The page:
Monero alleviates privacy concerns using the concepts of ring signatures and stealth addresses. Ring signatures enable a sender to conceal their identity from other participants in a group. Ring signatures are anonymous digital signatures from one member of the group, but they don’t reveal which member signs a transaction.
To generate a ring signature, the Monero platform uses a combination of a sender’s account keys and clubs it with public keys on the blockchain. This makes it unique as well as private. It hides the sender’s identity, as it is computationally impossible to ascertain which of the group members’ keys was used to produce the complex signature.
Stealth addresses add additional privacy, as these randomly generated addresses for one-time use are created for each transaction on behalf of the recipient. The use of these stealth addresses enables concealing the actual destination address of a transaction, and it hides the identity of the receiving participant.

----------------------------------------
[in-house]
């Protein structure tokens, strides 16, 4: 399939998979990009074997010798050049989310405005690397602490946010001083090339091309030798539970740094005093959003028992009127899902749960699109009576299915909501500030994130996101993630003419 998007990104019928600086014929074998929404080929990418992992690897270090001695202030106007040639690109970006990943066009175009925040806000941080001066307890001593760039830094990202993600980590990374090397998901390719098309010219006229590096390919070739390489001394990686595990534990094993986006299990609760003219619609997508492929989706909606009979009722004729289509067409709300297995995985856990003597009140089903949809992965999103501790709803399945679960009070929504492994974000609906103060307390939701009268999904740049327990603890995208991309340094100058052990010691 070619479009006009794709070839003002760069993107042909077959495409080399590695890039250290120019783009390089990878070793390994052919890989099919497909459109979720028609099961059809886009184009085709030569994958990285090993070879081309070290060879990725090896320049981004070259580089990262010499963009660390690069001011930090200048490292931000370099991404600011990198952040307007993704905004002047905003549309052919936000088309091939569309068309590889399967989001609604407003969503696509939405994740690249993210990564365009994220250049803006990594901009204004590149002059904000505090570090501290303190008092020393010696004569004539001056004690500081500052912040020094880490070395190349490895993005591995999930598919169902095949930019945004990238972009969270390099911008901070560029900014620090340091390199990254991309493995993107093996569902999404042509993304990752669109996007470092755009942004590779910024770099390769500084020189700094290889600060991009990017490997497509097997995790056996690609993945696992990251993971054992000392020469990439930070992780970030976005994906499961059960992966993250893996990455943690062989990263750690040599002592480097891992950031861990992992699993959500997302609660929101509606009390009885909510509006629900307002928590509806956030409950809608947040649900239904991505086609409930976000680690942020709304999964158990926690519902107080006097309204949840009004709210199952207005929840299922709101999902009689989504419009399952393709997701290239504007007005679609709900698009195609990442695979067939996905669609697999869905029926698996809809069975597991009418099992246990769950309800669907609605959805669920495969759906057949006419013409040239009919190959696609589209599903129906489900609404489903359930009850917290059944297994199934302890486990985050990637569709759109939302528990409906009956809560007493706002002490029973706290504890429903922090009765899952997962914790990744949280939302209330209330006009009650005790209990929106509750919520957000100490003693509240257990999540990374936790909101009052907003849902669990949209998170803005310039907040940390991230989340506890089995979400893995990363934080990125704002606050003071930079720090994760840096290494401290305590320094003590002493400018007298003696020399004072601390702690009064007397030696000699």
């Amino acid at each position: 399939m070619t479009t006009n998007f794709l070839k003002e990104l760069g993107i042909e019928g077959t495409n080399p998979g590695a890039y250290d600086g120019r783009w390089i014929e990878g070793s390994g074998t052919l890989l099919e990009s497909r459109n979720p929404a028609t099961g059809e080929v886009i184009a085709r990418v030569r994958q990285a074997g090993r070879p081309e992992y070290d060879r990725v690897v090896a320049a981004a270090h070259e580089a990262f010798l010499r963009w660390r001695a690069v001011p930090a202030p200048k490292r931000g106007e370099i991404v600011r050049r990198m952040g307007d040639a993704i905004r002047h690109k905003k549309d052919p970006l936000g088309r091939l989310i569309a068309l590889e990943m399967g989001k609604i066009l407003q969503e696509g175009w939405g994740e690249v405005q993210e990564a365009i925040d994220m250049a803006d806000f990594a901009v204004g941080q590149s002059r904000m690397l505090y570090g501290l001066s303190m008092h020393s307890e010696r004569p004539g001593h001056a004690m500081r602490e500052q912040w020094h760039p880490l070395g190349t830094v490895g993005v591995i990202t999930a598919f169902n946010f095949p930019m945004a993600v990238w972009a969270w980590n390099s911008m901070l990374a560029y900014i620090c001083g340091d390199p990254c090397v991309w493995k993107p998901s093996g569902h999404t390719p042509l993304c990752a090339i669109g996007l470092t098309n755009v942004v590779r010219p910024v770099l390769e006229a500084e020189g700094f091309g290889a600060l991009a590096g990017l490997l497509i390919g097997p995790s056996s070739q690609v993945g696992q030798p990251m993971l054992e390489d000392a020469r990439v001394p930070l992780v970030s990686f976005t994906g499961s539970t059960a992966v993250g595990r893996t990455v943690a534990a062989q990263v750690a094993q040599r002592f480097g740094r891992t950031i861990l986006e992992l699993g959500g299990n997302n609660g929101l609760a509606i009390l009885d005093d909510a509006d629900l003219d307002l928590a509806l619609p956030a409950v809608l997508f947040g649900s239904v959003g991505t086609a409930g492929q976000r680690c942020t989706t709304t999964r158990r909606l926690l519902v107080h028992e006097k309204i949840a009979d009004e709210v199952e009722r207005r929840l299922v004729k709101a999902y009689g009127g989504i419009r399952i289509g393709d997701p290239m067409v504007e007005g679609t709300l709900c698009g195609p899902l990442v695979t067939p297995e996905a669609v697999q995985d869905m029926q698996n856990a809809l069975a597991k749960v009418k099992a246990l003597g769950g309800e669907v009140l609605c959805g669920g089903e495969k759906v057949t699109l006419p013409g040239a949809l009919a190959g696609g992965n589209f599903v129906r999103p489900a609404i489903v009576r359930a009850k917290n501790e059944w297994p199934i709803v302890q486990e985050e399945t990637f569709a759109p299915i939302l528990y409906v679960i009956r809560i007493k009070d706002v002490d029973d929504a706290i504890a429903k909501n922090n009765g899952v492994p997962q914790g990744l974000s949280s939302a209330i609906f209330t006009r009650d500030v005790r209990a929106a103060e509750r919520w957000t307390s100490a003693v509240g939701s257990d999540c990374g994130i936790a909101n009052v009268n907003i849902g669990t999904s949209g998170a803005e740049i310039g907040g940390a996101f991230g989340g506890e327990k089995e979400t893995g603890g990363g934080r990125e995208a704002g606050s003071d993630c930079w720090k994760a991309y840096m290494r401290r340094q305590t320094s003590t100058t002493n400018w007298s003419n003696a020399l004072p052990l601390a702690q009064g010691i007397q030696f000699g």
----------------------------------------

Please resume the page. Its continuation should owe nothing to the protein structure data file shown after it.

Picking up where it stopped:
Ring Confidential Transactions, or RingCT, also enable hiding the amount of a transaction. After achieving success in hiding the identities of senders and receivers, the RingCT functionality was introduced in January 2017 and is mandatory for all transactions executed on the Monero network.
While privacy fuels the rapid adoption of Monero, it also brings with it several challenges. For instance, the non-traceability and privacy features allow them to be used for disreputable purposes and at questionable marketplaces, including those like drugs and gambling. This is one of the reasons why markets that were popular on the dark web, like AlphaBay and Oasis, showed increased use of Monero before they were shut down.
Reports by CNBC cite the case of hackers creating malicious software that infected computers to mine Monero and send it to North Korea. Monero is essentially open to be used for illicit activities and for evading law enforcement, as it remains outside of capital controls with no traceability.